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Where is the Jobs Strategy?

By Matthew Yglesias on January 25, 2010 at 2:28 pm

"Where is the Jobs Strategy?"

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Unemployment Olympics 2009, Tompkins Park by clementine gallot 1

I tweeted earlier that if “focusing on jobs” created jobs, incumbents would never lose elections. And this seems to me to be the problem with a lot of the talk in the air about the Democratic Party trying to pivot to jobs. I’ve heard a lot of good ideas to pivot to a “jobs” message. But while I’m familiar with a lot of empirical evidence suggesting that the unemployment rate has a big impact on politics, I’m not familiar with any evidence suggesting that the volume of jobs-related messaging impacts anything.

So what might create jobs? Brad DeLong surveys some options:

If the Senate won’t let us run bigger deficits, and if the Federal Reserve is not expanding but rather cutting back on its degree of monetary easing, then there are only three paths open to try to increase employment:

1. Shifting government spending from things that create the most in the way of useful goods and services (and that also boost employment) to things that create the most employment (and maybe also create some useful goods and services): i.e., large government employment programs.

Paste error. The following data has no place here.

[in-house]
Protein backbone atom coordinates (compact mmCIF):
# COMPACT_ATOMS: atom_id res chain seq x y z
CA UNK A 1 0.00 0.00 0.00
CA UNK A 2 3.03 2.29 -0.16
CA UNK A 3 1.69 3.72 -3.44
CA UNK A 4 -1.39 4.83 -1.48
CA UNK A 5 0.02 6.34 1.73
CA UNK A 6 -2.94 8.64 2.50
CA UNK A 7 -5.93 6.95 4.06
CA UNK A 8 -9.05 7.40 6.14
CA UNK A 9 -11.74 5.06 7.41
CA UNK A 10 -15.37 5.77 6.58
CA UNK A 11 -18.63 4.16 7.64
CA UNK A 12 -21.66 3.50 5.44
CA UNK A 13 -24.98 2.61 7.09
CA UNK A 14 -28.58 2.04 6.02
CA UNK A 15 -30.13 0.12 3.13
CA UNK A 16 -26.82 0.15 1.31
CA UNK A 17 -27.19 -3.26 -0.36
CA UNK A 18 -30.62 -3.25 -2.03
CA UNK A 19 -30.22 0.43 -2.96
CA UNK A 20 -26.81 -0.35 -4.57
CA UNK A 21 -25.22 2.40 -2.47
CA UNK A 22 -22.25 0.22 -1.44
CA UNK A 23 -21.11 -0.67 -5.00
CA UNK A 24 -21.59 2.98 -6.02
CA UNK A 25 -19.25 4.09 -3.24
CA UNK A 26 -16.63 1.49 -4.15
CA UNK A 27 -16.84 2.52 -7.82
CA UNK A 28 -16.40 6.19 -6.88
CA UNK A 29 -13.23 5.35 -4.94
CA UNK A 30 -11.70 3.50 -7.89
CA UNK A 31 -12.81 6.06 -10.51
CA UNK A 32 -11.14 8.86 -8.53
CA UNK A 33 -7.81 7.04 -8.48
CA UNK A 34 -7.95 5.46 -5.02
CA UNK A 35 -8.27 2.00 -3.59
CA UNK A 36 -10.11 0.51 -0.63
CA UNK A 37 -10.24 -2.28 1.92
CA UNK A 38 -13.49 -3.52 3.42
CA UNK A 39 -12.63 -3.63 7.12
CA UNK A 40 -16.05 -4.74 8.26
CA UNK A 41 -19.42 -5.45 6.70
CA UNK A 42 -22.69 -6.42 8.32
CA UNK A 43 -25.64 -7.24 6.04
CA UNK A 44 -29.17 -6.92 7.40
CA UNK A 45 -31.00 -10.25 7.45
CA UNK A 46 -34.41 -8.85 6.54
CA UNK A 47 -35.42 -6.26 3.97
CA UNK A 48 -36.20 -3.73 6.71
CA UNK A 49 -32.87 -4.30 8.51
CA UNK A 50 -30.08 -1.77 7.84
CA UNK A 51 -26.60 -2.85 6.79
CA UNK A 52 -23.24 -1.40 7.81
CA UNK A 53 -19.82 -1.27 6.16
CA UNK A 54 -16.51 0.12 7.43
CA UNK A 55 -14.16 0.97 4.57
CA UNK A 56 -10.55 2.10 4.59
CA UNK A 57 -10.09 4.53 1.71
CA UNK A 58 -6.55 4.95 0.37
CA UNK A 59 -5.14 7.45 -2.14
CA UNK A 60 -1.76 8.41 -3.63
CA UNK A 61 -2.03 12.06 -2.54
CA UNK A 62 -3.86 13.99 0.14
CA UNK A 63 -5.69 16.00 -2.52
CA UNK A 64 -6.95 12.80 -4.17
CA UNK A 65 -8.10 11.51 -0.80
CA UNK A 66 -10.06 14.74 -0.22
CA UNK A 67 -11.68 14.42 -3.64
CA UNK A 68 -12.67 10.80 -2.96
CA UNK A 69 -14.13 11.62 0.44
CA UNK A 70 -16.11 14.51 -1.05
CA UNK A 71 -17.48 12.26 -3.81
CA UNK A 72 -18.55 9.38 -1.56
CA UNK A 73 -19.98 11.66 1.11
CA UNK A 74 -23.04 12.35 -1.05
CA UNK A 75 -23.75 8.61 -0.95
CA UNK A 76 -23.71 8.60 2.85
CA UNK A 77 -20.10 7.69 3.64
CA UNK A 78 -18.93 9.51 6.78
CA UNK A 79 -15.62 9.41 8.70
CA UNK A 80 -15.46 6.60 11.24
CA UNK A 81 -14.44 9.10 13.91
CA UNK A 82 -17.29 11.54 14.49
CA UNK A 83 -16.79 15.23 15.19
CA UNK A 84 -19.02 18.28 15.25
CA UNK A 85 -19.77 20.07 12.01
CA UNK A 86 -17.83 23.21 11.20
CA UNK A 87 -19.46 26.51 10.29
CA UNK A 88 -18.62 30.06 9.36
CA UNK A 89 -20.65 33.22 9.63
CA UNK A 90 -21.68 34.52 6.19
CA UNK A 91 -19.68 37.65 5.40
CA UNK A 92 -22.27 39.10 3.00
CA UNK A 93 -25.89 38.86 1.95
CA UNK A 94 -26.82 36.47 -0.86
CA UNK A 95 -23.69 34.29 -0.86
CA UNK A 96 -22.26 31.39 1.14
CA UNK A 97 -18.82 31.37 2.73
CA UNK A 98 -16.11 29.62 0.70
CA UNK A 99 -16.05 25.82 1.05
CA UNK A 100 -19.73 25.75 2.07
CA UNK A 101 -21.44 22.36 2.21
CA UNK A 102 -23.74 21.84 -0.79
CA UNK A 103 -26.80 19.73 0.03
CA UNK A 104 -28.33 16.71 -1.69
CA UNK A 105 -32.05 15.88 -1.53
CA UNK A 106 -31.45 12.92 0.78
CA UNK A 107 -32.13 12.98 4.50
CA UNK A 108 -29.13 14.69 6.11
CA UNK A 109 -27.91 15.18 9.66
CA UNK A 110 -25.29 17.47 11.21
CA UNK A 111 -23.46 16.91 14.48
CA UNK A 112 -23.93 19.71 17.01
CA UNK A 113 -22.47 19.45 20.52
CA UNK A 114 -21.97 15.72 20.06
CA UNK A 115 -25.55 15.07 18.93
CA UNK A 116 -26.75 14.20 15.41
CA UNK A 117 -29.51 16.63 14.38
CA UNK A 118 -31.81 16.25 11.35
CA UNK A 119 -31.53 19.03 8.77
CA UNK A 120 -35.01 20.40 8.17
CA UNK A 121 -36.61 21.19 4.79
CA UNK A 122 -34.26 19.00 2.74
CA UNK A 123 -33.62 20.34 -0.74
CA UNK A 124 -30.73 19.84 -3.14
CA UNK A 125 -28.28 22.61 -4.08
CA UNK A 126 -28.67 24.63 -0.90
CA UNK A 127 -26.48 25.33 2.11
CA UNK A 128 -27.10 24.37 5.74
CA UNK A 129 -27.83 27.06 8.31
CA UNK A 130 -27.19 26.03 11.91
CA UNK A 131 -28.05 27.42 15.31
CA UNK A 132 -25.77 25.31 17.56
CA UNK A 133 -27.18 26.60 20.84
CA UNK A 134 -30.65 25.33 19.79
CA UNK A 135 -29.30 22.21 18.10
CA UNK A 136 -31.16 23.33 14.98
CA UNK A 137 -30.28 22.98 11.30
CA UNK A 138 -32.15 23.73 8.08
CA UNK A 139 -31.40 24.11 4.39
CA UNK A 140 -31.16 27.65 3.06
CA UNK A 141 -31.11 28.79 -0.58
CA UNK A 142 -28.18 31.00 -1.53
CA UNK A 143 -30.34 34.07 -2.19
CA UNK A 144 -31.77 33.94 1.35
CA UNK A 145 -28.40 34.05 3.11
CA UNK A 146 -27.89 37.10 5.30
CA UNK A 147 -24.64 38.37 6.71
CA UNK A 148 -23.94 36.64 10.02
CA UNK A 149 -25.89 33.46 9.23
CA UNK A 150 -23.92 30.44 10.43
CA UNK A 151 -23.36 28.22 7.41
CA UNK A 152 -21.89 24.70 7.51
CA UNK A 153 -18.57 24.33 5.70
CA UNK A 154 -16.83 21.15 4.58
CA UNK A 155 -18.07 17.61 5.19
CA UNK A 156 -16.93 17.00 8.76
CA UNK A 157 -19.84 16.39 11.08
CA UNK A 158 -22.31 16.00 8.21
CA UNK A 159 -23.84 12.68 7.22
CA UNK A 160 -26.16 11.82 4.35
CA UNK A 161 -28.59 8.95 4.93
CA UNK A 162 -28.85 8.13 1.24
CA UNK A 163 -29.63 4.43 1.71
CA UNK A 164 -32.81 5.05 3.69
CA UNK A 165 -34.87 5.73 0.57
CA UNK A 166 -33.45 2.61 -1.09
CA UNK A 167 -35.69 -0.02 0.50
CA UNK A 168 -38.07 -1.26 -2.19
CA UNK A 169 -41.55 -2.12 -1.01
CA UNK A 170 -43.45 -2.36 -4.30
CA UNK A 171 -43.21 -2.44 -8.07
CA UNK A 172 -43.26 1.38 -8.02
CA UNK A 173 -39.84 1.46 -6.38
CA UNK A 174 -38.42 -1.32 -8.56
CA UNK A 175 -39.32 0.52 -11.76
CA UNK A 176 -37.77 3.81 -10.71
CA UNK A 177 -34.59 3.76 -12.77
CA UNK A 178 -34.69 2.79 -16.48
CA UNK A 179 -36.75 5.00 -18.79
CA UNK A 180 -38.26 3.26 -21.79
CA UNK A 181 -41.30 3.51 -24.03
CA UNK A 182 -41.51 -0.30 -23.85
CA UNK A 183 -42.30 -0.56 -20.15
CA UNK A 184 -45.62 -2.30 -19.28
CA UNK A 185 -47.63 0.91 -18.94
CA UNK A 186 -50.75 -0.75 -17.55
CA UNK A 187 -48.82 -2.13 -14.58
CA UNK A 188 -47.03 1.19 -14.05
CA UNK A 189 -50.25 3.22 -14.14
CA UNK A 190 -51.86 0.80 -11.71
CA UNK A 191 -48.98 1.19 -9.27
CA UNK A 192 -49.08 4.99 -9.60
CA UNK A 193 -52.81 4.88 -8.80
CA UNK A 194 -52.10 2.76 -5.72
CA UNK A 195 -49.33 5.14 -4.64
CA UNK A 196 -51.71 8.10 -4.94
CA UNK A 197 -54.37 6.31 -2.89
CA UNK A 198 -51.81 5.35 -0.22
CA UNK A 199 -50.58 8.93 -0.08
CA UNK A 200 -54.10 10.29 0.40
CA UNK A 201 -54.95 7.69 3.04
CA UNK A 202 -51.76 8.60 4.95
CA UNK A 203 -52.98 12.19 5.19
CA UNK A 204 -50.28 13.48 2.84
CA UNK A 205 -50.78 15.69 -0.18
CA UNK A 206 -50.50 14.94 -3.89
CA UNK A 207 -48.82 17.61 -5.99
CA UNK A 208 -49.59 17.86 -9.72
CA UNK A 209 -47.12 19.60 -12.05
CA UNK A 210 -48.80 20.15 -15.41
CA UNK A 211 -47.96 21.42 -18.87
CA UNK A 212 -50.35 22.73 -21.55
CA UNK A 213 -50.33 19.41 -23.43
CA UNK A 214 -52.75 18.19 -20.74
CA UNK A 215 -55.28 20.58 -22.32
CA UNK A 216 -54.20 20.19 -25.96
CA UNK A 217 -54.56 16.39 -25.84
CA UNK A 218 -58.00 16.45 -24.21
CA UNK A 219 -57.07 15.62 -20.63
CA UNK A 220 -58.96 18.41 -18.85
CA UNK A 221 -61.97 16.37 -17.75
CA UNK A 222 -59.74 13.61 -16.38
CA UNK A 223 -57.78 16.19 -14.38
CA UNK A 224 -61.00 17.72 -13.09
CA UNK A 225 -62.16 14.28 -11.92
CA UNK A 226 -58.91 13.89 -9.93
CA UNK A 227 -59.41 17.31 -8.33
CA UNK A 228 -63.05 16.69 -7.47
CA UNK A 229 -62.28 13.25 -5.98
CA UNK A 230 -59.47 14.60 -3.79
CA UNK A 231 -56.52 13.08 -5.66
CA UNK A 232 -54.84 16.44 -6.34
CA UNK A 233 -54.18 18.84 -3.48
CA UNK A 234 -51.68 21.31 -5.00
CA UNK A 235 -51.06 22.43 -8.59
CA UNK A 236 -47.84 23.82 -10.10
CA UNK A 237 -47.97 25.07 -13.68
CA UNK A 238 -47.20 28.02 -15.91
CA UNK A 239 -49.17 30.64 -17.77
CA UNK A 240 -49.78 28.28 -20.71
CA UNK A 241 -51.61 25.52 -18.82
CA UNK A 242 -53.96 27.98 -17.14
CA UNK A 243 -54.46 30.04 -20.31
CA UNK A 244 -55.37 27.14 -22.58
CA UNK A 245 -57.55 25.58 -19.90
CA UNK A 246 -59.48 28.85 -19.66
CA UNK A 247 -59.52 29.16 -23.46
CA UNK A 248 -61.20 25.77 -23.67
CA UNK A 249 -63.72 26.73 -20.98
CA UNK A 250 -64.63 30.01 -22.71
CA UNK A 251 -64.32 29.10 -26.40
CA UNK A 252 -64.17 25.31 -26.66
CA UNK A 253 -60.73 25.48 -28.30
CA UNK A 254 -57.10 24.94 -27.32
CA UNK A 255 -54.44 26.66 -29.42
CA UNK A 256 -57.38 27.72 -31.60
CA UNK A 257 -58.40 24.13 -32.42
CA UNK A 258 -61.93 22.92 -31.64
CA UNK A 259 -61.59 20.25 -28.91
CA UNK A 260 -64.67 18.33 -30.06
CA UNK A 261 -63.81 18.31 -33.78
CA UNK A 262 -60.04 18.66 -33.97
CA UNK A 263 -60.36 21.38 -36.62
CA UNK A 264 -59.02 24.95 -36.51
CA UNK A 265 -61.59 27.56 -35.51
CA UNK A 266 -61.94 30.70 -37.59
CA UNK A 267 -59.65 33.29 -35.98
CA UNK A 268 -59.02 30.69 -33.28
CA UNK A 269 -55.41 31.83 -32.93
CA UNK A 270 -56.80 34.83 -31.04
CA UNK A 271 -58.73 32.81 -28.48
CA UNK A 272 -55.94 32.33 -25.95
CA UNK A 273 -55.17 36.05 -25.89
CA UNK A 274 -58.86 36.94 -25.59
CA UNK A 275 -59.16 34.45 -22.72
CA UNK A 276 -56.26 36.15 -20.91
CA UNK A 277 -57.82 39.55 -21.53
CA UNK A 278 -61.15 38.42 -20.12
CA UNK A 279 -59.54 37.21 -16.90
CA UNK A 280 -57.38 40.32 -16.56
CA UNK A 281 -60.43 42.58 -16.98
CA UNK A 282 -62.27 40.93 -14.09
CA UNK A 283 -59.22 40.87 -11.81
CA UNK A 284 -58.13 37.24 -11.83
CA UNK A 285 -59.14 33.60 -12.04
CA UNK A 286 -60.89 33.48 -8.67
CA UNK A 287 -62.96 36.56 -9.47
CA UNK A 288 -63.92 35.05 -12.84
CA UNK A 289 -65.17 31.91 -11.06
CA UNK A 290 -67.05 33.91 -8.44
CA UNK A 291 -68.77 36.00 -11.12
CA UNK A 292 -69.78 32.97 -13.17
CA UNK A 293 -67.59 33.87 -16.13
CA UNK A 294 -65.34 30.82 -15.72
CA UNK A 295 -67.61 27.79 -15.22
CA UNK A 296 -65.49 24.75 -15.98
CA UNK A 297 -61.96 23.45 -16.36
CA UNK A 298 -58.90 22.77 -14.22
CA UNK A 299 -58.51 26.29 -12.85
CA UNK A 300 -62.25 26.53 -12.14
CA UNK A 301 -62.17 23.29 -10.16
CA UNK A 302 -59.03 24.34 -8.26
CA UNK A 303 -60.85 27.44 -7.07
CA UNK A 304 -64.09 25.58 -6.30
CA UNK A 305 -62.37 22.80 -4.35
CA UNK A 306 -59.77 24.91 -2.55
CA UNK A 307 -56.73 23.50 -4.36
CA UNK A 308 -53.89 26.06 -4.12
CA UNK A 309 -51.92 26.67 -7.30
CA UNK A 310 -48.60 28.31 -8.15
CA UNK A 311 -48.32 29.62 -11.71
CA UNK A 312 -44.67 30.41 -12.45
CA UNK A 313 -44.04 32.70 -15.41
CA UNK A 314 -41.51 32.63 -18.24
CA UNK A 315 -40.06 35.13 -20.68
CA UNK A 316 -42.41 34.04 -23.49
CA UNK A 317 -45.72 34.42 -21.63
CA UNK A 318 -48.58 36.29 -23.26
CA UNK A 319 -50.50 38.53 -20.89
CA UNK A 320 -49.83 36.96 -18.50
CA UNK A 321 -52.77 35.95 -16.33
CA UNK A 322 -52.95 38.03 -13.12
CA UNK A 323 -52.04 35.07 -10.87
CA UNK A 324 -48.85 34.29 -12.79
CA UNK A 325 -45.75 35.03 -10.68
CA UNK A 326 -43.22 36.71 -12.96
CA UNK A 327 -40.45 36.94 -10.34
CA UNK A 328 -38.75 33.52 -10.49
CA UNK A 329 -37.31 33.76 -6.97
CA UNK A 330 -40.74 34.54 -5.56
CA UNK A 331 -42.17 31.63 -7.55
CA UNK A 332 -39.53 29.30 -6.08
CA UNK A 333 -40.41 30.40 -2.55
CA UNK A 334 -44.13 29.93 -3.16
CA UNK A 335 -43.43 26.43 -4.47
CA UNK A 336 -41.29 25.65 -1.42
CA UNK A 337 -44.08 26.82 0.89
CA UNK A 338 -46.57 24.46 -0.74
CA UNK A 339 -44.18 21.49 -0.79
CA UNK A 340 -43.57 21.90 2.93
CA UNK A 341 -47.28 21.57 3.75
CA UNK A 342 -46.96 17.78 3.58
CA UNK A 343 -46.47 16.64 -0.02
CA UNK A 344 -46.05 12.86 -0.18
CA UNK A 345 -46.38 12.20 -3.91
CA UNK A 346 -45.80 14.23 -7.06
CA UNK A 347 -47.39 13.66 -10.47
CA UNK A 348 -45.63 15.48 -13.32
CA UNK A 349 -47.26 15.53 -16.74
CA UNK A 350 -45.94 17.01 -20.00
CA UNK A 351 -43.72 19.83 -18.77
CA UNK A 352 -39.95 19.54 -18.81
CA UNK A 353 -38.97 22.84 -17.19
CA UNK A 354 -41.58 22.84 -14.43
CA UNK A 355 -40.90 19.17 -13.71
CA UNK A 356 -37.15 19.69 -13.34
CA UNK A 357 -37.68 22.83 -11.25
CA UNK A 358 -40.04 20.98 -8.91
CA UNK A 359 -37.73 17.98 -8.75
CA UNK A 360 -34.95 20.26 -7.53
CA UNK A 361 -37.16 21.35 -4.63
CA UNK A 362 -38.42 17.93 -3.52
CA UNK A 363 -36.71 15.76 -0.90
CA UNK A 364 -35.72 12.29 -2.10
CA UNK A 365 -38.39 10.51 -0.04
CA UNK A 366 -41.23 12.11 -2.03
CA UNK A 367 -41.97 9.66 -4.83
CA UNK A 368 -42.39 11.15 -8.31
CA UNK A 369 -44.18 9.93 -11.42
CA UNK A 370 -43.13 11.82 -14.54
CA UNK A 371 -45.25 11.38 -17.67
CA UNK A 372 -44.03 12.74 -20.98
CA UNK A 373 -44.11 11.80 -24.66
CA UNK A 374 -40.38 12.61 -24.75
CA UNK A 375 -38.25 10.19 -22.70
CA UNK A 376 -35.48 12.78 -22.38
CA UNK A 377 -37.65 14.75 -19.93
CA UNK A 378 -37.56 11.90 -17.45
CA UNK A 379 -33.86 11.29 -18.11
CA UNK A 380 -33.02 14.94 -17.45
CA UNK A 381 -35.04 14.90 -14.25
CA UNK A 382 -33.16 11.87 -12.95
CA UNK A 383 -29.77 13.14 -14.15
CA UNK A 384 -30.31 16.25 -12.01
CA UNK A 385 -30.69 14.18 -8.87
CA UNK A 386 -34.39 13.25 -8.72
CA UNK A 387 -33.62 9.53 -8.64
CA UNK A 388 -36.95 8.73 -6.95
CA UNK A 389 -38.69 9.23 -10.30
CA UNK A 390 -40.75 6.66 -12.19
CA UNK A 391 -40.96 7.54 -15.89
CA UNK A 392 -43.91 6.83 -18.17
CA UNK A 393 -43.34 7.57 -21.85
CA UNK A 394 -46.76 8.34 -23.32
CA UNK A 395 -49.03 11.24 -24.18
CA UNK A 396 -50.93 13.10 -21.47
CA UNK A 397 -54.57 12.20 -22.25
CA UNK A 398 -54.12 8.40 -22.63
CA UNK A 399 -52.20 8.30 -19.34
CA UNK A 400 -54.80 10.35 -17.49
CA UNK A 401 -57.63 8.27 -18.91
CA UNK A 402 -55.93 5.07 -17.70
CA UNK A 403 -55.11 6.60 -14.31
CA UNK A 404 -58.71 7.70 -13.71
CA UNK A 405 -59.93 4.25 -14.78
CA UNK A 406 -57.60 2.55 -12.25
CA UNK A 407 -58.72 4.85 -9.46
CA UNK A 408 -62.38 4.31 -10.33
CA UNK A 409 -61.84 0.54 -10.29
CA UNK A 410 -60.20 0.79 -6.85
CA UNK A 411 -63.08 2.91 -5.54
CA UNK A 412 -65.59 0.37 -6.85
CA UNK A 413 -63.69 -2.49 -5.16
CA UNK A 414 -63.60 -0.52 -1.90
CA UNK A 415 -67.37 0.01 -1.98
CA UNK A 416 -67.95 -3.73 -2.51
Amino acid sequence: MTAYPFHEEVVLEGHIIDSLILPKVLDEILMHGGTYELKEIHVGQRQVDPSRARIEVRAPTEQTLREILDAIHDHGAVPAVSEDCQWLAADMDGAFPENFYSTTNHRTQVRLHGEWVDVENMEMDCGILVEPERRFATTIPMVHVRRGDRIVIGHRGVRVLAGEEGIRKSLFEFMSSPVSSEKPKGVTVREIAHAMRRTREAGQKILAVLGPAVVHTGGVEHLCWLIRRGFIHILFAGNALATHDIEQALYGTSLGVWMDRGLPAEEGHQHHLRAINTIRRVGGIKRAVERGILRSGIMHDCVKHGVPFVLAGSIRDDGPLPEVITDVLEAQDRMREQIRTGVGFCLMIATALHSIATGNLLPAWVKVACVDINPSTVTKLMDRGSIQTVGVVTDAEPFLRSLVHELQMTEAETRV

2. Shifting private production from things that create the most in the way of useful goods and services (and that also boost employment) to things that create the most employment (and maybe also create some useful goods and services): i.e., large (but incremental and temporary) new employment tax credits.

3. Using the U.S. Treasury as the world’s biggest hedge fund to take huge amounts of private-sector risk onto the government’s books, and thus create an appetite on the part of investors to finance additional risky investment even given their limited and depressed risk tolerance.

It’s unclear to me which of any of these are on the table…

I don’t fully understand what option 3 entails. And it’s important to note that whatever downsides you may think higher short-term deficits or more Fed easing would have, they would be smaller than the downsides entailed by options 1 and 2. By far the best option would be for congress to do something that addresses long-term deficits—something like passing a slightly modified version of the Senate’s health care bill—and then use that additional breathing space to implement bigger short-term deficits and more monetary easing. Any other jobs option looks much worse than that, and it’s not clear we’re even going to get any other jobs option at all.

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